Tag Archives: fail

Integrating calculated fields and model data in CakePHP

(This is mostly a summary of Dealing with calculated fields in CakePHP’s find().)

One of the great things about CakePHP is that if it doesn’t have some core functionality you want/need there are easy ways to add it. More and more I’m taking advantage of this ability. This all comes about because I wanted to have calculated fields available inline with the model data. By calculated fields I mean results that are not data columns (e.g. SELECT *, CURDATE() AS current_date FROM users … yes, that’s a fairly contrived example).

By default Cake places results from calculated fields outside the model data, like this:

    [0] => Array
            [User] => Array
                    [id] => 1
                    [username] => aaas

            [0] => Array
                    [current_date] => '2011-05-13'


What we want is to place the “current_date” calculated field inside the User model, so it’s more naturally accessed with $users[0]['User']['current_date'] instead of $users[0]['User'][0]['current_date']. Easy enough to do through a model’s afterFind() callback method (to make it widely available place the function in app_model.php).

function afterFind($results, $primary=false) {
	if($primary == true) {
		if(Set::check($results, '0.0') && Set::check($results, "0." . $this->alias)) {
			$fields = array_keys( $results[0][0] );
			foreach($results as $key=>$value) {
				foreach( $fields as $fieldName ) {
					$results[$key][$this->alias][$fieldName] = $value[0][$fieldName];
	return $results;

And yet, even as I add such enhanced functionality to my web apps I’m finding limits. The above logic is complicated a little because you don’t know what type of results you’re getting. The results you get from calling, for example, find('all') versus find('count') are not the same. But Cake doesn’t give any hints to the afterFind() callback, and as a result additional logic is included to try and guess at our data structure. The above adds a quick but incomplete hack by a) checking that the results are for the primary model queried (e.g. not from contained model), b) checking for the presence of nested numerical keys, and c) checking that there is model data to integrate with.

The take away is that while the code produces the desired data structure, in its current form it does so only for specific results.

Executable blocking on Windows 2003

I was recently attempting to install PHP using an installer (MSI) I downloaded to my local workstation and copied to one of our servers. When I attempted to run the installer I received the following inscrutable warning:

Windows cannot access the specific device, path, or file. You may not have the appropriate permissions to access the item.

Thanks, Windows, that’s helpful. I had no idea what was happening, especially since I was logged in as an administrator with full control of the file.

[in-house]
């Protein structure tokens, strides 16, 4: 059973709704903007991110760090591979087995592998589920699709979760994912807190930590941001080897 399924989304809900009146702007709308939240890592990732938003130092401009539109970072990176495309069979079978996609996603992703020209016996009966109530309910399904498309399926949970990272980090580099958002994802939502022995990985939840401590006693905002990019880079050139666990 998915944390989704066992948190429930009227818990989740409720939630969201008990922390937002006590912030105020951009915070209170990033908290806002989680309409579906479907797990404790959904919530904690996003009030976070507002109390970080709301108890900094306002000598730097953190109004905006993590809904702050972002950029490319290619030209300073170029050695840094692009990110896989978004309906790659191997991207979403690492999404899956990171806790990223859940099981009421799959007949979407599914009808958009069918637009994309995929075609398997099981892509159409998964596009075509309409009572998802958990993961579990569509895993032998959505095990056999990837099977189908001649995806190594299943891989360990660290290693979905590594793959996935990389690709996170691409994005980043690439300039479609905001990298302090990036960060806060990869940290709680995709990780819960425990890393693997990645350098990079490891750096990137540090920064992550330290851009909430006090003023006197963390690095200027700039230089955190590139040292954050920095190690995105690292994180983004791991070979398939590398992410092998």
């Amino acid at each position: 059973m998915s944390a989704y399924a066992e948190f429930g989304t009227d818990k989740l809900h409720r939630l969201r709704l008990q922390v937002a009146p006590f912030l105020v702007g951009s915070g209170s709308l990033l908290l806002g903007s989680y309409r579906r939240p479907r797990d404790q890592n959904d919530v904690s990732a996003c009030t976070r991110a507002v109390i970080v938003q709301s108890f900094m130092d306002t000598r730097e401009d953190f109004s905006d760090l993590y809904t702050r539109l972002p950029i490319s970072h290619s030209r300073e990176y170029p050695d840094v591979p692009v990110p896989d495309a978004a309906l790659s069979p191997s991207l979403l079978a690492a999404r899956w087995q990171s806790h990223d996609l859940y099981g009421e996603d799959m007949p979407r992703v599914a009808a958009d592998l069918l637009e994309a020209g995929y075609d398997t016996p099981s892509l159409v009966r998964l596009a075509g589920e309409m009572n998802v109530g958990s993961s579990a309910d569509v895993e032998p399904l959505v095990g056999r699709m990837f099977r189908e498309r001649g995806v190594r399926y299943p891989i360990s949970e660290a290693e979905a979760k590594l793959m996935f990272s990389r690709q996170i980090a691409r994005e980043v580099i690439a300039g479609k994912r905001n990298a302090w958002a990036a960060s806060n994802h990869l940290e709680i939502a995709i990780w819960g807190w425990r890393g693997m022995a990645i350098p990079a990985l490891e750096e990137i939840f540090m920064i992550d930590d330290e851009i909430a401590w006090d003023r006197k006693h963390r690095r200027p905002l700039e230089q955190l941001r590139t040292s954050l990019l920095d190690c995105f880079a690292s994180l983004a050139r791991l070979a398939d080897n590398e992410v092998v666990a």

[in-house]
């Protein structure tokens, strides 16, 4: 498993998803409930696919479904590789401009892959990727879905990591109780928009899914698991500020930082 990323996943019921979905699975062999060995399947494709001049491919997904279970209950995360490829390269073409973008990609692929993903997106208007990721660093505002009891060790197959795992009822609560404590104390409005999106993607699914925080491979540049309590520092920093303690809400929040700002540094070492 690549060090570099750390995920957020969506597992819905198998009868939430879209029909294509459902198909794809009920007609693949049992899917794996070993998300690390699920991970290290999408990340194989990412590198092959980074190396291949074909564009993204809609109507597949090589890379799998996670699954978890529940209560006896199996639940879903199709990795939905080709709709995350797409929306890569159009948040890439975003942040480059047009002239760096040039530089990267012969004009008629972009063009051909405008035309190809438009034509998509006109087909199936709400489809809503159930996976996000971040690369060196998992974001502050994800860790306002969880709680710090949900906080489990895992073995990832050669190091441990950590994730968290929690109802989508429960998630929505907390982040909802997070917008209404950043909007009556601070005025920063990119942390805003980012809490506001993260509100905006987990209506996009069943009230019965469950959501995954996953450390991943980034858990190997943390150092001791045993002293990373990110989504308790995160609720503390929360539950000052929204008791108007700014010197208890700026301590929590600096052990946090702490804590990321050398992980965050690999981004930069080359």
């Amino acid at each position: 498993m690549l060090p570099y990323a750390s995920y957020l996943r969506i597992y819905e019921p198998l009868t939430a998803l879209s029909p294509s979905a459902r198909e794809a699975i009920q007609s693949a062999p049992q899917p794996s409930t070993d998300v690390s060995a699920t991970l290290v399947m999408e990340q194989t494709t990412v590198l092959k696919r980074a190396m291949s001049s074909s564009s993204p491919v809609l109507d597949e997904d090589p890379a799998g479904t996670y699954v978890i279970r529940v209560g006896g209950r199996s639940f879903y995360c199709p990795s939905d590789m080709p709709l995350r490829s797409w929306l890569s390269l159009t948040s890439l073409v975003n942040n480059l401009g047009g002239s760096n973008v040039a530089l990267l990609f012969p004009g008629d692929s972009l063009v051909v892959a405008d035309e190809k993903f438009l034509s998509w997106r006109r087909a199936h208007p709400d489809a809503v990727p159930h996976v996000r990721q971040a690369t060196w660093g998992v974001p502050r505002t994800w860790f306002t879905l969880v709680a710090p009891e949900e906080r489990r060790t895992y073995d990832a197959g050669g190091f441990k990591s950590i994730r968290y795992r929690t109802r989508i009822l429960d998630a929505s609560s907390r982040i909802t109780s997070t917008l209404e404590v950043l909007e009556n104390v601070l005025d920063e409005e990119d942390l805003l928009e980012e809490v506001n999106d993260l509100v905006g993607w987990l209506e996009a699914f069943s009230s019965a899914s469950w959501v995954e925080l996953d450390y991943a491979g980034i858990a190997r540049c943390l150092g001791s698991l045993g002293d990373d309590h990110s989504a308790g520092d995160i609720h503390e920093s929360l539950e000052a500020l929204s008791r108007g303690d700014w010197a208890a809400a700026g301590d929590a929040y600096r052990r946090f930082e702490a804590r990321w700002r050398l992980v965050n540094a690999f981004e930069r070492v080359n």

As usual, the web was my friend in solving the problem. Windows 2003 Server has a security feature where executables copied from remote systems are blocked for execution unless allowed by an administrator. The feature appears to have been present for a while (since SP2?), but I don’t recall running into it before. As mentioned above, the file in my case was copied from my workstation over SMB; I don’t know if other transfer methods are also affected. I don’t have a problem with the feature, but I do have a problem with how it’s implemented. An indication in the pop-up of why the file could not be accessed would have resulted in a resolution of seconds not … er … minutes.

The resolution is simple enough, go into the properties for the file and you’ll see at the bottom a security warning and a button that allows you to unblock the file.

Click the “Unblock” button and you can execute the file as you normally would.


Careful with Google Analytics filters

I made a change to the filters attached to our profiles in Google Analytics (GA) so that we would capture only relevant traffic. Namely, I was attempting to avoid capturing traffic to our development servers. Unfortunately, instead of a domain-based filter I created one that resulted in GA capturing zero traffic. Fail.

The problem stems from my attempt to use a predefined filter to block out the unwanted traffic. I tried to set up a “include only traffic from the domains that include” filter, thinking this was a filter on the server’s domain. What this filter actually checks against is the visitor’s domain. I guess a little more attention to the “from/to” part of the filter would have made this apparent, but Google doesn’t provide much documentation (or even better, examples) on their filters.

After a few days I noticed the sudden lack of data and realized my error. Turns out what I really wanted was a custom filter with the following settings:

  • filter type: include
  • fiter field: hostname
  • filter pattern: regex for the domain (e.g. www.project2061.org
  • case sensitive: no

Even after looking at this again, it’s still not clear to me why these two are different. The descriptive language is almost identical. Google needs to do some work here.

Of course, there are also other solutions to this problem, listed below:

  • Use an include to pull in the GA code and only populate the file on the servers where tracking should occur. The only significant problem here would be forgetting to set up the include.
  • Create advanced segments in GA that filters out traffic to anything other than the production domains. This would have the benefit of being able to track both production and development server use in the same report. But if there are any significant difference between the two sites then this wouldn’t be all that helpful.